Paul Blair, the All-Star outfielder who was most-known for having played with the Baltimore Orioles in the 1960s and 1970s, died Thursday night at Baltimore's Sinai Hospital. He was 69.
The Oklahoma-born Blair was one of baseball's best defensive players in his position, having been an eight-time Gold Glove center fielder during his 14 years in the league.
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During his time in Major League Baseball, Blair helped his team's win four World Series Championships, two with the Baltimore Orioles in 1966 and then again in 1970, and two with the New York Yankees in 1977 and 1978.
According to Blair's wife Gloria, the baseball great had played 18 holes of golf with friends Thursday morning after which he attended a celebrity bowling tournament where he collapsed.
"Paul was honestly too tired, but he never says no," she told the Baltimore Sun
. "During a practice round, he threw two or three balls, then sat down and told a friend, 'I feel funny' and kind of collapsed."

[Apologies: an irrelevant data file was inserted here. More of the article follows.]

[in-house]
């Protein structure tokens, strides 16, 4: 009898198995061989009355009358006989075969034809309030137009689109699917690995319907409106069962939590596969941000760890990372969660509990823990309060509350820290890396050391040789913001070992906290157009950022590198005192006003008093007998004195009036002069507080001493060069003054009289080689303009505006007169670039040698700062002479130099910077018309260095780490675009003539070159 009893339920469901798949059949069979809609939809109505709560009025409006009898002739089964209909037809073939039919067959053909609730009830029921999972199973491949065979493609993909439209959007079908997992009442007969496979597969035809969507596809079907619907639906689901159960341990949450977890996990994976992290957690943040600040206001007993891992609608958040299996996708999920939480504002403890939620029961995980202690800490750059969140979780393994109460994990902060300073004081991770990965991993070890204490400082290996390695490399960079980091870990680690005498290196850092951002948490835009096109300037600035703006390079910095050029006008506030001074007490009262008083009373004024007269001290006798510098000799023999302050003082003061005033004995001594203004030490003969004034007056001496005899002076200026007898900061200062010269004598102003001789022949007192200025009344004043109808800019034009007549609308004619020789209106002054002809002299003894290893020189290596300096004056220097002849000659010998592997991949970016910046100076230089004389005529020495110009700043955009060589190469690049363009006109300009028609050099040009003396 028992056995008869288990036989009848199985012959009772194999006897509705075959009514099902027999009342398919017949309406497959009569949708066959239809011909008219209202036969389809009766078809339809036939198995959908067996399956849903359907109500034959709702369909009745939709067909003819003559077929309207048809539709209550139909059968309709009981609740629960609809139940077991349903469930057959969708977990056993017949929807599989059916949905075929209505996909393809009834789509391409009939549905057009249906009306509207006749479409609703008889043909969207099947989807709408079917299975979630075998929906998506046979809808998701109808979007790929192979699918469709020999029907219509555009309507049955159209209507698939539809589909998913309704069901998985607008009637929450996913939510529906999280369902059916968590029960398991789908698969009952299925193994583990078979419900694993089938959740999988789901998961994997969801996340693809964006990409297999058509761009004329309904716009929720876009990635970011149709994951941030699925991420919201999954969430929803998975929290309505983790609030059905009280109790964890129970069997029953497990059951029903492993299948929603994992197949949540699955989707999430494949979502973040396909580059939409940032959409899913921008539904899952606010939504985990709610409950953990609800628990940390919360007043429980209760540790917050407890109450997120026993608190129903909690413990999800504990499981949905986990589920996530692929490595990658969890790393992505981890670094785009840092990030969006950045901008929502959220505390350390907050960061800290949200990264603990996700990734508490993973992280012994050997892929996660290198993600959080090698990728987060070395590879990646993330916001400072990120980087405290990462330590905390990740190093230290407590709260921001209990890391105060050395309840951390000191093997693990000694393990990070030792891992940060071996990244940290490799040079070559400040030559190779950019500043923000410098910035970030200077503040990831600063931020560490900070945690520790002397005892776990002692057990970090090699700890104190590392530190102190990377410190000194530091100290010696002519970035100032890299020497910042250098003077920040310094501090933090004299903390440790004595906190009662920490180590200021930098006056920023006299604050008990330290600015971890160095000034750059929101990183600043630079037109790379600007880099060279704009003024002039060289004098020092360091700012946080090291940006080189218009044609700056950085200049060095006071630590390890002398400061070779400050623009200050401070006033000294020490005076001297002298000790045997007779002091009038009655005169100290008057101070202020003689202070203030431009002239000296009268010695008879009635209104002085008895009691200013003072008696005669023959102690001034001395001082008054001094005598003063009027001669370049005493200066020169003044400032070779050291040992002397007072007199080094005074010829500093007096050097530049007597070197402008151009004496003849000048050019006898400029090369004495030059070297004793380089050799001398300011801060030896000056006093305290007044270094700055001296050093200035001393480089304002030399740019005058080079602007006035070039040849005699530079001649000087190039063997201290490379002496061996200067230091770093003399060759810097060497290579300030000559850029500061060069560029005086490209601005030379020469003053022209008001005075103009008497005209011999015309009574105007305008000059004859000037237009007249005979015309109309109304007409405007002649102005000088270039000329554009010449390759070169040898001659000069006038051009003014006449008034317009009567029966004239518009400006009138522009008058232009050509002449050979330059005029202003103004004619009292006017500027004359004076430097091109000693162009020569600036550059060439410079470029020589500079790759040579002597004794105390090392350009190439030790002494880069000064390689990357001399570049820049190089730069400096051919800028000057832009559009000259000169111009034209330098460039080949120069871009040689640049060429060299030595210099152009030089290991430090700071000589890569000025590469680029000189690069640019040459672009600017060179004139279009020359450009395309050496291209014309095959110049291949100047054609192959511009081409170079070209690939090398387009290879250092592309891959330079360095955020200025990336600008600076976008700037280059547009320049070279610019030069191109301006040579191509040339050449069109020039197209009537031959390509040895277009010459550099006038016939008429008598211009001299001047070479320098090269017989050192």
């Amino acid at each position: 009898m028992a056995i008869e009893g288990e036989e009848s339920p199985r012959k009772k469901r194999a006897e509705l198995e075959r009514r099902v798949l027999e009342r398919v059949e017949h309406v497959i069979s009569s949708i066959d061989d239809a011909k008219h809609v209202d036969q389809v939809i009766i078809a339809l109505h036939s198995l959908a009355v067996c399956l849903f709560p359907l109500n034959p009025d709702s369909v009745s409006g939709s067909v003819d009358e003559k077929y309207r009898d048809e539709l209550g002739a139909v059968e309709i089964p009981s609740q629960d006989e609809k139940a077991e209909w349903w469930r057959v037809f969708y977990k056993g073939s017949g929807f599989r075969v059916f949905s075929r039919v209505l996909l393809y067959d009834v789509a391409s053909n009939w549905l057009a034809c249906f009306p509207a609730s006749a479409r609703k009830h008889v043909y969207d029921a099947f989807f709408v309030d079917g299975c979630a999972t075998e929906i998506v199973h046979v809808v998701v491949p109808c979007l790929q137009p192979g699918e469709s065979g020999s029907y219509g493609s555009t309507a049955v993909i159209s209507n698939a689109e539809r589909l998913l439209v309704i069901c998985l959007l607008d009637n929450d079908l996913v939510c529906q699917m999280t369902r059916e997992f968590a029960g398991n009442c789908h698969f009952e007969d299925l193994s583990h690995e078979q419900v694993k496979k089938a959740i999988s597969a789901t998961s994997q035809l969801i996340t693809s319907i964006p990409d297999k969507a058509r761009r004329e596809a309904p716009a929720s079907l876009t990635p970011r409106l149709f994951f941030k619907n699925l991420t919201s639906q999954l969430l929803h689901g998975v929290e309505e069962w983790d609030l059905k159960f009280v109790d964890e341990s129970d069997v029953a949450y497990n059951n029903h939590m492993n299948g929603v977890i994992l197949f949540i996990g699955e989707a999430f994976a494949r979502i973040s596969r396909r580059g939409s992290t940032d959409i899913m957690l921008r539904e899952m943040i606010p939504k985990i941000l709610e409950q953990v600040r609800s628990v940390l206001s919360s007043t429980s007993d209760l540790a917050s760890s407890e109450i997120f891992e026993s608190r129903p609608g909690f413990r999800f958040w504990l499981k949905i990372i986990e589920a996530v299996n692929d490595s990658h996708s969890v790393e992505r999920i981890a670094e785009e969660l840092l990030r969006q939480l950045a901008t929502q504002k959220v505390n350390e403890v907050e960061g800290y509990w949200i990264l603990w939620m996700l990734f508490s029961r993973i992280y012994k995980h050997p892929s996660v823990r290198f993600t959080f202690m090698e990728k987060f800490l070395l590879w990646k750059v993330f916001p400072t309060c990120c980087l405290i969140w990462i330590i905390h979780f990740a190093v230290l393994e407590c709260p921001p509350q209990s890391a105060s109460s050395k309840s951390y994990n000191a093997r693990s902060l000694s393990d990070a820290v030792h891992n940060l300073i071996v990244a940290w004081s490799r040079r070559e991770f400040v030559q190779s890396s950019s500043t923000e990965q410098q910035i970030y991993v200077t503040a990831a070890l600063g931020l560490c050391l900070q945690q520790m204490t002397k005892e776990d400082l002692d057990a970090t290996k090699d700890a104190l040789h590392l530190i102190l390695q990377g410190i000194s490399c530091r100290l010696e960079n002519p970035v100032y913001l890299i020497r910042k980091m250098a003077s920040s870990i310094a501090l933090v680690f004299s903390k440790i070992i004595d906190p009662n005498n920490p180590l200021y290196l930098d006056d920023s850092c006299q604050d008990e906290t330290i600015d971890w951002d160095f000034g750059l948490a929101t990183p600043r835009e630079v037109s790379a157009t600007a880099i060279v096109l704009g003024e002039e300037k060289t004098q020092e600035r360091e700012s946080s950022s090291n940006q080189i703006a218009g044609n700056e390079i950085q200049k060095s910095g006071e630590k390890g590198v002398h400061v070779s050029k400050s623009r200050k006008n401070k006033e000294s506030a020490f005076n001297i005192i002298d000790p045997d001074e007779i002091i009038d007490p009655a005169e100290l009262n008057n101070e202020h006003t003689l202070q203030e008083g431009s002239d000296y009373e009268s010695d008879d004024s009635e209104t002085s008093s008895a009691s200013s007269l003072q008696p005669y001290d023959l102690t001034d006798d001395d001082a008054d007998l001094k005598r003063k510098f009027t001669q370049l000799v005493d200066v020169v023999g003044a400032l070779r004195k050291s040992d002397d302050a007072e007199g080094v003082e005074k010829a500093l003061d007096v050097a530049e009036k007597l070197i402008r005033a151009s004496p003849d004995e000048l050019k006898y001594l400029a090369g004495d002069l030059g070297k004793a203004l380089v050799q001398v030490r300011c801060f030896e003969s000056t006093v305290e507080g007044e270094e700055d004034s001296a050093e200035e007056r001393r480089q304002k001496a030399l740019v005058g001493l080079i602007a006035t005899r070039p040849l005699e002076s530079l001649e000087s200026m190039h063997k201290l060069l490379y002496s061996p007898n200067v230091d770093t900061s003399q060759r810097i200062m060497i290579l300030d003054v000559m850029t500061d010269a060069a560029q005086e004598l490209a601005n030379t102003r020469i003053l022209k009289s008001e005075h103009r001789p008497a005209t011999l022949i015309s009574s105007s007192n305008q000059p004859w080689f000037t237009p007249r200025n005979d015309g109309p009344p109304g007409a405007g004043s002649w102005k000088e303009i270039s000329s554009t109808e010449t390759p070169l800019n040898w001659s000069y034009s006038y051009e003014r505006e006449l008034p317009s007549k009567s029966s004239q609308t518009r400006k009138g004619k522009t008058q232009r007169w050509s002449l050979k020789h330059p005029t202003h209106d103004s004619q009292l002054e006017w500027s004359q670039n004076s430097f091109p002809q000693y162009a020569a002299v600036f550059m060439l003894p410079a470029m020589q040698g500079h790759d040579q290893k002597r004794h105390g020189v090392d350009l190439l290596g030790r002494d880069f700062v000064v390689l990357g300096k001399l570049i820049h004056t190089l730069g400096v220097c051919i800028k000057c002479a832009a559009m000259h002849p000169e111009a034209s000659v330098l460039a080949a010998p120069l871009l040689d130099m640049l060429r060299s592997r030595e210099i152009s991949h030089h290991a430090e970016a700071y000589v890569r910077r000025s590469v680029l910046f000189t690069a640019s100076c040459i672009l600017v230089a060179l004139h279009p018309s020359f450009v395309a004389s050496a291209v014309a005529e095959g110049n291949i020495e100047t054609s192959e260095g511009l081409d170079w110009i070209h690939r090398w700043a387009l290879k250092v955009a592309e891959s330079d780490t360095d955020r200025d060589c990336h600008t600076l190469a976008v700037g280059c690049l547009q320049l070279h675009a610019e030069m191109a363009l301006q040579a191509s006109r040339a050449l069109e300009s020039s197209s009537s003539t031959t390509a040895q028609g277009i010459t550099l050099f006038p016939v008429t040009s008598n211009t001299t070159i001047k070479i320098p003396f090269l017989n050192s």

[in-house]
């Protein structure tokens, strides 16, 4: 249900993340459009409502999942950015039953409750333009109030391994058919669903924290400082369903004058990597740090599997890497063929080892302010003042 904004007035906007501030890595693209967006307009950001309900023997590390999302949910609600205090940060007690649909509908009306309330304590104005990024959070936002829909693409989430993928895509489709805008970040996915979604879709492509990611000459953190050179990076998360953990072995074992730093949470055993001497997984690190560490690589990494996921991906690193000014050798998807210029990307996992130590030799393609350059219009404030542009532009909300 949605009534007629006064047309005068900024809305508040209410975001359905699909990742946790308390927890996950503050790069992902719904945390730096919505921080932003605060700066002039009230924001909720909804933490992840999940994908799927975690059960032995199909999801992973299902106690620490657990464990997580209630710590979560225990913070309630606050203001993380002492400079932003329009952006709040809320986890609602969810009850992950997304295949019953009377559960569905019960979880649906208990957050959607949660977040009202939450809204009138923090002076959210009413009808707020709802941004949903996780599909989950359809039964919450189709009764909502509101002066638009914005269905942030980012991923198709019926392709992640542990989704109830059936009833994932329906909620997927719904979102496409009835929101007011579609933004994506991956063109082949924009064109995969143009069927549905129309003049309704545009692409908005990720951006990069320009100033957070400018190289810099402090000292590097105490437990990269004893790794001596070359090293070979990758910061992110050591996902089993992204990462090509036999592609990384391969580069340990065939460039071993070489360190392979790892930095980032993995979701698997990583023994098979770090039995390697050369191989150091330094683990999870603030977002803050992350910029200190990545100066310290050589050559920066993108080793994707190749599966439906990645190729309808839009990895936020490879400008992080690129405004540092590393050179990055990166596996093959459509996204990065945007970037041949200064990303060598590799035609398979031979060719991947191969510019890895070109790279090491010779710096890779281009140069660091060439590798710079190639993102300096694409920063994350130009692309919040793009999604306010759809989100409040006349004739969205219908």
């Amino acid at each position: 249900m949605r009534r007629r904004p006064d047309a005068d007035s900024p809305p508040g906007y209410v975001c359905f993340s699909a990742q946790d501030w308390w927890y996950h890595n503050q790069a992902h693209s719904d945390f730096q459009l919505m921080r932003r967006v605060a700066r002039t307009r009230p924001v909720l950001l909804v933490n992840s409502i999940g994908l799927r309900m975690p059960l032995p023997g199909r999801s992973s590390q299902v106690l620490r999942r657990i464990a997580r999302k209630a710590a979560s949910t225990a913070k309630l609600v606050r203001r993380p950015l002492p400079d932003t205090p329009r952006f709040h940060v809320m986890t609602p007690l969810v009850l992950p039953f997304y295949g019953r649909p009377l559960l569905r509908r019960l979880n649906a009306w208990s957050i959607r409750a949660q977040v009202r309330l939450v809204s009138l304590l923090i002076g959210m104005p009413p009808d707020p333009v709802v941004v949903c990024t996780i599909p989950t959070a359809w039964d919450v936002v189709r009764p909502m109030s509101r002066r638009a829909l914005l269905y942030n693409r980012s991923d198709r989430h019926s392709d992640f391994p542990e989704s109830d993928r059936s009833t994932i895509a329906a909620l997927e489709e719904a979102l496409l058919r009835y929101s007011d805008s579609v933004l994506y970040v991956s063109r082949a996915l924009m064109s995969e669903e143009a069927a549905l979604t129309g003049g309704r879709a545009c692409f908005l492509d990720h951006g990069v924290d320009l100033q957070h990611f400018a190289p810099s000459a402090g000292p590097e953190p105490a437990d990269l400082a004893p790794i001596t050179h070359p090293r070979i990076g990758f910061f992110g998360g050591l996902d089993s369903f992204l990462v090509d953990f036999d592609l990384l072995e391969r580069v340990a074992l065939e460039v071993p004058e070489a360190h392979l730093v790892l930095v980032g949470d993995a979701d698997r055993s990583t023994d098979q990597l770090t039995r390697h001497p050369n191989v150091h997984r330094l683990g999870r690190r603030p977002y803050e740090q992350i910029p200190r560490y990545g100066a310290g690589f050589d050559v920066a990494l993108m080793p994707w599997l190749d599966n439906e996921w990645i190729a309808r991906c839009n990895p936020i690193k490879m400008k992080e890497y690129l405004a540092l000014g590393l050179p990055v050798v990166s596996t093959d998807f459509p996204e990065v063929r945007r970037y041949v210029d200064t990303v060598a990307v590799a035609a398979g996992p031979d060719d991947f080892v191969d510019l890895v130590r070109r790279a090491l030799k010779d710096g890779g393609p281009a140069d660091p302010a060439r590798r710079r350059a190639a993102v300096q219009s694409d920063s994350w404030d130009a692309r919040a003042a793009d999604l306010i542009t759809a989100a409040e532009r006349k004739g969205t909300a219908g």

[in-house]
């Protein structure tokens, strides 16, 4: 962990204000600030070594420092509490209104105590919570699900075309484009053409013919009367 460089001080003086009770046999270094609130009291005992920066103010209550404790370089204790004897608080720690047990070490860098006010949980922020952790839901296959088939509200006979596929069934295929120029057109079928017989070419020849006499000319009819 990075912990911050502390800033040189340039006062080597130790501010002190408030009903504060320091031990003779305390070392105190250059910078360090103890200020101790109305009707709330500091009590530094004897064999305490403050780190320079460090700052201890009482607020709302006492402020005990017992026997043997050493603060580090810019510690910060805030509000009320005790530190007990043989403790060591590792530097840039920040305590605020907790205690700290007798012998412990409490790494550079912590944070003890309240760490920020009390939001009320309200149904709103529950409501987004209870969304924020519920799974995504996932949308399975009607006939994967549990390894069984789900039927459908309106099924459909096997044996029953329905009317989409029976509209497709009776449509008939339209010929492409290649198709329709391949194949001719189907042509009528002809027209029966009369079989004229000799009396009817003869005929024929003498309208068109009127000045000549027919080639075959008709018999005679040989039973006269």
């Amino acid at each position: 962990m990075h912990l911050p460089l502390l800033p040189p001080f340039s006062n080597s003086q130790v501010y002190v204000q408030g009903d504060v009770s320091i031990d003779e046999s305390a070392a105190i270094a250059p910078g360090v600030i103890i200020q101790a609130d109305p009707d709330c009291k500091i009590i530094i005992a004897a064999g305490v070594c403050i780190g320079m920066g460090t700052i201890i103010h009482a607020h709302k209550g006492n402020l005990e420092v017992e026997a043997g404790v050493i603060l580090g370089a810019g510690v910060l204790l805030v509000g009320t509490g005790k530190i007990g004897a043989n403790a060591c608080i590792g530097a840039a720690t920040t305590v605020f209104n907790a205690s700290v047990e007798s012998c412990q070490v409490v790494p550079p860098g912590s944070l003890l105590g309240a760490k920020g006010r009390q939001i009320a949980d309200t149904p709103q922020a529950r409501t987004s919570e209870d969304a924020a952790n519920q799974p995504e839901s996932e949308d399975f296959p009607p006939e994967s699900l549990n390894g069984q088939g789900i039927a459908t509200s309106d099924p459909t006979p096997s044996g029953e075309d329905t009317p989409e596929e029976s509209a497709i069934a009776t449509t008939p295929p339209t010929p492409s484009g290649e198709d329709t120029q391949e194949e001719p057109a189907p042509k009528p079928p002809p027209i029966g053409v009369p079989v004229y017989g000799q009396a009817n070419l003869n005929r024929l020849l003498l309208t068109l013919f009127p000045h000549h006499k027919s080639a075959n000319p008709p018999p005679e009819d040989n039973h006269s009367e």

"He lost consciousness and they called 911 and the ambulance took him to [Sinai Hospital], but the doctors there told me they never got a pulse," she added. "I was told he died around 6:45 p.m."
Blair had suffered a heart attack in December 2009, however it was not reported whether or not his collapse Thursday was also due to heart trouble.
In an era before highlight reels were a daily staple on TV, Blair frequently made catches that became the talk of baseball, the Associated Press noted
"He played very shallow. People talked about how Willie Mays played shallow, and Paul did the same thing. He played with assuredness," Don Buford, an All-Star left fielder who played alongside Blair for five seasons in Baltimore, told the AP.
"When you talk about the greatest defensive center fielders, he was right in the mix," Buford added. "With me in left and Frank Robinson in right, we played toward the lines and gave him a lot of room. He could really go get it."
Nicknamed "Motormouth" for his apparent unwillingness to stop talking, Blair was well-liked both on and off the field according to teammates.
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"He was that way; he never stopped talking, and it wasn't always about baseball. I figured all the Gold Gloves he won gave him the right to talk," Al Bumbry, Blair's center fielder replacement on the Orioles, told the Baltimore Sun. "He was very humorous, so funny. Everybody loved him."
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